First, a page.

WASHINGTON — Former National Security Adviser Robert C. McFarlane lost his temper twice today as questioners zeroed in on whether his aide, Lt. Col. Oliver L. North, undertook actions of questionable legality--and possible obstruction of justice on his own part.
Despite repeated questions by Sens. Warren B. Rudman (R-N.H.) and George J. Mitchell (D-Me.) McFarlane avoided telling why he never told President Reagan directly about some of North's activities in behalf of the Nicaraguan contras.
McFarlane clearly showed the wear and tear of answering questions for a third day by the House and Senate select committees on the Iran-contra scandal. At one point he lost his temper and raised his voice sharply, later apologizing for his outburst.
A contrite witness for the most part, he became visibly angry when claiming that the United States was not always able to move effectively against terrorists.
"You can be goddamn sure that if any Israeli is caught (by terrorists) he's going to have his government going after him," McFarlane snapped in response to a question from Rudman.
Minutes later, McFarlane hotly disputed Mitchell, who asked a series of accusatory questions suggesting that McFarlane deliberately misled Congress and Atty. Gen. Edwin Meese III about the affair.
Mitchell also appeared to imply that the former national security adviser might have skirted the law by not passing on to Meese a remark to him by North that a "shredding party" was planned after the Administration announced the Iran-contra connection.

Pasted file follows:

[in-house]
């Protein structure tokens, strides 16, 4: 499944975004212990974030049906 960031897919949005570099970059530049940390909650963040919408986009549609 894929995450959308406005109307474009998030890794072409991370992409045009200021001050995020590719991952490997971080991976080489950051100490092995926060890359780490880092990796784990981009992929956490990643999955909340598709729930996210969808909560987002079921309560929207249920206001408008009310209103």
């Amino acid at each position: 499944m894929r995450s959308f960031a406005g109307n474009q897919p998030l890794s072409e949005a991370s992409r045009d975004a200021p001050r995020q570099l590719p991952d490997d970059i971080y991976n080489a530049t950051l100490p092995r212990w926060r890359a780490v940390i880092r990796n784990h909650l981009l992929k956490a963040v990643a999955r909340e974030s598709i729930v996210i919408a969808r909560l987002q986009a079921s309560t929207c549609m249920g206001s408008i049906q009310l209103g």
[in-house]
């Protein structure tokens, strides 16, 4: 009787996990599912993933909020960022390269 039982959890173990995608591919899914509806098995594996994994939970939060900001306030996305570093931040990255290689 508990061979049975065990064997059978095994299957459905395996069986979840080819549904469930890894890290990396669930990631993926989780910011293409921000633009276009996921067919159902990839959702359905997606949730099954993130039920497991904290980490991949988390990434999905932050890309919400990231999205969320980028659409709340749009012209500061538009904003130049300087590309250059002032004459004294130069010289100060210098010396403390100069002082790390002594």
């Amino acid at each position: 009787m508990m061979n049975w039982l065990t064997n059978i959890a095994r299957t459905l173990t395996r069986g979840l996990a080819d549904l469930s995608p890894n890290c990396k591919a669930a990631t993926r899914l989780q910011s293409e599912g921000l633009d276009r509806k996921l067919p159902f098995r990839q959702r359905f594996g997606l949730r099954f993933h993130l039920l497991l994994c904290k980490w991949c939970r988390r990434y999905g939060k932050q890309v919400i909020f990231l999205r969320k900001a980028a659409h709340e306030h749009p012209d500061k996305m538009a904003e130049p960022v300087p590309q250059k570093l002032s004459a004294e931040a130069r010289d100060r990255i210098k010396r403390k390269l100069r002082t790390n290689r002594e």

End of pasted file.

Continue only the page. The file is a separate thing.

During his testimony, McFarlane said he told Reagan that North was a "very tireless, very hard-working devoted officer" but never made it clear whether he warned him that North may have overstepped the law.
"Based on your general testimony here that you did have concerns that North was crossing the line, did you ever inform the President of North's activities to the extent there were some activities crossing the line?" Rudman asked.
"I remember that I was periodically concerned about the almost certain temptation to raise money (for the contras) whenever Ollie went out and talked (to people around the country)," McFarlane said.
"Did you give the President cause for alarm that people who worked for him might be doing things proscribed by Congress?" Rudman asked.
"The President would often provide his own views on the subject. . . . I was making sure that things . . . didn't go beyond the law," McFarlane said.
McFarlane erupted in anger at Rudman over questions concerning the Administration's use of drug enforcement agents in a ransom operation to free American hostages. He denied that there was a legal need to notify Congress.
"It is more than passing strange to me that we cannot aspire to a policy that is more effective to deal with terrorism. Now it is undeniable that some countries are good at it. And they are good because terrorists know that whenever they commit terrorism against Israel, something, somehow, somewhere is going to happen.
"Now, it may not always be arms, it may not be preemptive attack. It may be negotiation, it may be bribing but you can be goddamn sure if any Israeli is caught, he's going to have his government going after him," McFarlane said with considerable heat.
Earlier, McFarlane told Congress that Reagan never told him to do anything illegal in helping the Nicaraguan rebels but that he was "conscious of everything I did that was close to the line."
McFarlane acknowledged that he regularly informed Reagan about contra support efforts, some of which may have been illegal under the Boland amendment.